ARLINGTON — Hay farmer Andrew Albert is paying twice as much for fertilizer as he did last year.
It’s just one example of steep price increases farmers in Snohomish County are facing as they get ready for spring planting. The cost of farm equipment, animal feed and gas are also up significantly.
“I’m considering what’s coming a survival year,” said Albert, a third-generation farmer in Arlington. “Already in farming, you don’t make money every year. This is definitely one of those bad years.”
He plans to cut back on fertilizer on his 1,500-acre farm and instead use more manure from a local dairy. It may mean smaller crop yields.
“I’m going to play it safe,” he said.
Locally, farmers are paying higher prices amid a global supply crunch.
At Wolfkill Feed & Fertilizer Corp in Monroe, a one-ton bag of fertilizer last year cost between $570 and $650, said supervisor Dave Gage. It has shot up to $1,200 to $1,300 a ton.
Gage said the price increases are the highest he has seen in 48 years at the farm supply business.
“We’ve seen it go up a little bit, and go back down, and nothing like this,” he said.
He estimates prices spiked an additional 10% after the Russian invasion of Ukraine in March.
“The cost for farmers to operate is just much harder this year,” he said.
The Skagit Farmers Supply Agronomy Center in Burlington mixes raw ingredients for fertilizer. The cost of those ingredients, such as nitrogen, has doubled, said Coby Beath, head of wholesale distribution. A lot of that nitrogen is imported from Russia and Europe.
“From what we’ve been told, this could continue to next year,” Beath said.
As the cost of farm inputs have soared, so too have food prices.
“On our farm, we are not seeing the high prices of milk yet,” said Jim Werkhoven, a dairy farmer in Monroe. He said that’s because milk contracts are usually set a year ahead to lock in a price for farmers.
Higher milk prices don’t necessarily result in higher farmer profits, according to a report published earlier this year by the Washington State University’s School of Economic Sciences.
“Low dairy profit margins are likely to continue through most of 2022,” the authors wrote. “Price inflation on feed, labor and machinery are likely to outpace milk price gains, keeping profit margins low.”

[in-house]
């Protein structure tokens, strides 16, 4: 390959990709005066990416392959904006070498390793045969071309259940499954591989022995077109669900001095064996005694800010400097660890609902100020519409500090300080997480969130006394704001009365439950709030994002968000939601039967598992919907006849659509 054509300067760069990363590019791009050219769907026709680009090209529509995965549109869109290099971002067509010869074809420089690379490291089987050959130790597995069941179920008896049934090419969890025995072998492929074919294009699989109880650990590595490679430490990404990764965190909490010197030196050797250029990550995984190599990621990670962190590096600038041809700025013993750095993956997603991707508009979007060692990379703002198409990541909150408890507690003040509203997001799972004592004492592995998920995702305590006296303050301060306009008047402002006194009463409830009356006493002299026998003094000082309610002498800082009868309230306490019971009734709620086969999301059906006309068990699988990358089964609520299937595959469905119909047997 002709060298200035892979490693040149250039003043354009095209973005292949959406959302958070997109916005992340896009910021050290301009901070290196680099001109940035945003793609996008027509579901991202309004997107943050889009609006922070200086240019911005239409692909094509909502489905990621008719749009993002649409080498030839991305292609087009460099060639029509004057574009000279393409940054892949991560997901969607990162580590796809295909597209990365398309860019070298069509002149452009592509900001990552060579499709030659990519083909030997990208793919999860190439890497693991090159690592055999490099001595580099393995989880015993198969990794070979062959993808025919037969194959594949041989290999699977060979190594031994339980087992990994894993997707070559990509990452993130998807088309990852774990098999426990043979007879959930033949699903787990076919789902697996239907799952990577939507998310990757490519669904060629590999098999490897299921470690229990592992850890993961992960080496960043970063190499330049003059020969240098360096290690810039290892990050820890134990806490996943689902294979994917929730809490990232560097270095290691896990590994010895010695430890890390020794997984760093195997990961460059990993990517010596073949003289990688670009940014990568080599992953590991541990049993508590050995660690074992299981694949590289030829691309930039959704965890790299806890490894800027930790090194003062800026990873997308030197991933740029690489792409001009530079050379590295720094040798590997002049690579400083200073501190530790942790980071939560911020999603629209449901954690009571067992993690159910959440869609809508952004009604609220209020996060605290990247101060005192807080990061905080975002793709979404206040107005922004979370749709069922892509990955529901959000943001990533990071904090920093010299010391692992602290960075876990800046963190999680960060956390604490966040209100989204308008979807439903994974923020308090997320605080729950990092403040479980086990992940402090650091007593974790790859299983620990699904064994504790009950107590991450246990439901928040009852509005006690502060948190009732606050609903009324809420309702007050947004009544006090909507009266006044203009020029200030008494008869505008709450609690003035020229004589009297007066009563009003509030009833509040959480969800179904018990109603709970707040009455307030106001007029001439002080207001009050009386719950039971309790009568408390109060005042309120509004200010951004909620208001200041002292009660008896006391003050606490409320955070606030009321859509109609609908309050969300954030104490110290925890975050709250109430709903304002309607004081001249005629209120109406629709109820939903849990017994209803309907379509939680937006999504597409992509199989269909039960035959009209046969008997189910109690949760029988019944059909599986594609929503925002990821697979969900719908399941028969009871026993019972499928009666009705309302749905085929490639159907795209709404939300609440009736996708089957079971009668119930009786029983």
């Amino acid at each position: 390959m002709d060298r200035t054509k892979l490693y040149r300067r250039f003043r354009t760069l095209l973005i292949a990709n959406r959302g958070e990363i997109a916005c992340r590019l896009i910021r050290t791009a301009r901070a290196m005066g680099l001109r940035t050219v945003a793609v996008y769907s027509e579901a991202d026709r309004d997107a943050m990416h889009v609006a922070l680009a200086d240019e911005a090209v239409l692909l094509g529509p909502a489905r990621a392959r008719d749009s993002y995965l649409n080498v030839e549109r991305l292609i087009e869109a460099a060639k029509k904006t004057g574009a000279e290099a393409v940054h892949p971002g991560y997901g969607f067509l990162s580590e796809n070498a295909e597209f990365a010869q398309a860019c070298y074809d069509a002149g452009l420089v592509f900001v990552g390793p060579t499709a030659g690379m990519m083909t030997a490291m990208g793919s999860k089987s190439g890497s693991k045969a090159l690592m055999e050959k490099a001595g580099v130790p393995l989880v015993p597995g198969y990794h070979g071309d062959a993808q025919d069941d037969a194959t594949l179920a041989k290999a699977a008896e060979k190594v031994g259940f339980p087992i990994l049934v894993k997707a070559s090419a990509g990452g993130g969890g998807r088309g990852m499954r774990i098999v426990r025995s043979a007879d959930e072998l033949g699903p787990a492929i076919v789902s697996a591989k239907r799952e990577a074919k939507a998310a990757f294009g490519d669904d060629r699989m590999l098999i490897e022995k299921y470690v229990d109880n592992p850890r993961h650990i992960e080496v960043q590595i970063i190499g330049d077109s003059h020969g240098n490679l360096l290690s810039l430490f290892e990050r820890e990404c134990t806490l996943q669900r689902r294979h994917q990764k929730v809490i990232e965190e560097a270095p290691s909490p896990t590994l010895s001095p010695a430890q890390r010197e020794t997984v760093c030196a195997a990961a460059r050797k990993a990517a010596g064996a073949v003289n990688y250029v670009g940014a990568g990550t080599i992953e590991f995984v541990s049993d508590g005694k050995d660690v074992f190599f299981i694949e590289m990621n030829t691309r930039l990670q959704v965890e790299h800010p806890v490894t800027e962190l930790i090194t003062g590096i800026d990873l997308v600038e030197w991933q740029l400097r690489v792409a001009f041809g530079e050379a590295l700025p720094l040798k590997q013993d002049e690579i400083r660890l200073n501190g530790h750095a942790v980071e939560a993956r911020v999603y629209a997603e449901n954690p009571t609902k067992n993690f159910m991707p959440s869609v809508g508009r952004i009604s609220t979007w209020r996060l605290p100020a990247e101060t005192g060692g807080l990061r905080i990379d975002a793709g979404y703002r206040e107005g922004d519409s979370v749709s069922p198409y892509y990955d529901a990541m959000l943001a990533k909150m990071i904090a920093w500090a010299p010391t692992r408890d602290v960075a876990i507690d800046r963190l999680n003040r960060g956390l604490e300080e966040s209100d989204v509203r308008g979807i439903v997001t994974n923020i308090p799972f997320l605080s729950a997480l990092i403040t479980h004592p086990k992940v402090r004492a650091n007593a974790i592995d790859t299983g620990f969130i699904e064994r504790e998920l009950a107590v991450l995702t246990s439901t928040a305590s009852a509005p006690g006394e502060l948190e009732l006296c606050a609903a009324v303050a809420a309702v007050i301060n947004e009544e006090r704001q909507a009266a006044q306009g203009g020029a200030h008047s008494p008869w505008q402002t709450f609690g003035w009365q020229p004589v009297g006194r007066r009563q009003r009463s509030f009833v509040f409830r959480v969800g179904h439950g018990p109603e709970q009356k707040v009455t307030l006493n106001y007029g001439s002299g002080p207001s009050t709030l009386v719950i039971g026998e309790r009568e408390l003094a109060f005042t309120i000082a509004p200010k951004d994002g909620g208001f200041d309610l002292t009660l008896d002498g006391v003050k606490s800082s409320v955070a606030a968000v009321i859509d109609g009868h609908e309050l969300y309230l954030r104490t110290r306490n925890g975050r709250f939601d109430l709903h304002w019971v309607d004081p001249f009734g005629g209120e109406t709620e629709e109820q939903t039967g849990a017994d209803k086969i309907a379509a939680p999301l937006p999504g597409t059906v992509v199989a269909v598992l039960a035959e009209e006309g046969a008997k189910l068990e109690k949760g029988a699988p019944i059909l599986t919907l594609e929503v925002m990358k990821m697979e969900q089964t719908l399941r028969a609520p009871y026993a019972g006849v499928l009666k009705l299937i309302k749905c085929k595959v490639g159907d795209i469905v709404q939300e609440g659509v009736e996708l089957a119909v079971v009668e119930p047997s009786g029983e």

For the past decade, dairy farmers have already operated on “paper thin margins,” a reason so many have gotten out of the business, Werkhoven said.
He hasn’t seen inflation this high since he started farming in the 1970s.
“I hope it’s shorted-lived and hope it peaks and stops,” he said.
Albert said his Arlington farm will raise prices to offset the higher costs. However, he worries about raising prices so much his customers won’t be able to afford hay.
“It may be so expensive that people are going to say, ‘I’m going to have to get rid of my horses,’ or ‘I’m not going to raise beef anymore,’” he said.
The 16-acre Hogstead Farm in Marysville doesn’t have to buy commercial fertilizer because it uses compost. Even so, the farm is spending 40% more on feed, owner Luke Conyac said.
The farm also has to pay more for gas to deliver its pasture-raised meats to customers in Seattle once a week.
As the busy farmers market season begins, Conyac is debating how much to raise prices. He said his customers already pay more for humanely raised meats from a sustainable farm.
“I’ve slowly tried to inch up my prices,” he said. “To come up with 40% in pricing is significant if you’re already priced at a premium.”
Conyac said the non-GMO feed he buys contains wheat and other grains. Global wheat supply is threatened by the war in Ukraine. Both Ukraine and Russia are major exporters of wheat.
Conyac said the early part of the COVID-19 pandemic “was an absolute boom” to his business, as people turned to local farms for food security.
“This spike in pricing is exponentially more difficult,” he said.
He is hopeful business will pick up over the summer, as he doesn’t see prices for feed or gas going down any time soon.
“I know what my books look like right now,” he said, “and I’m running month to month.”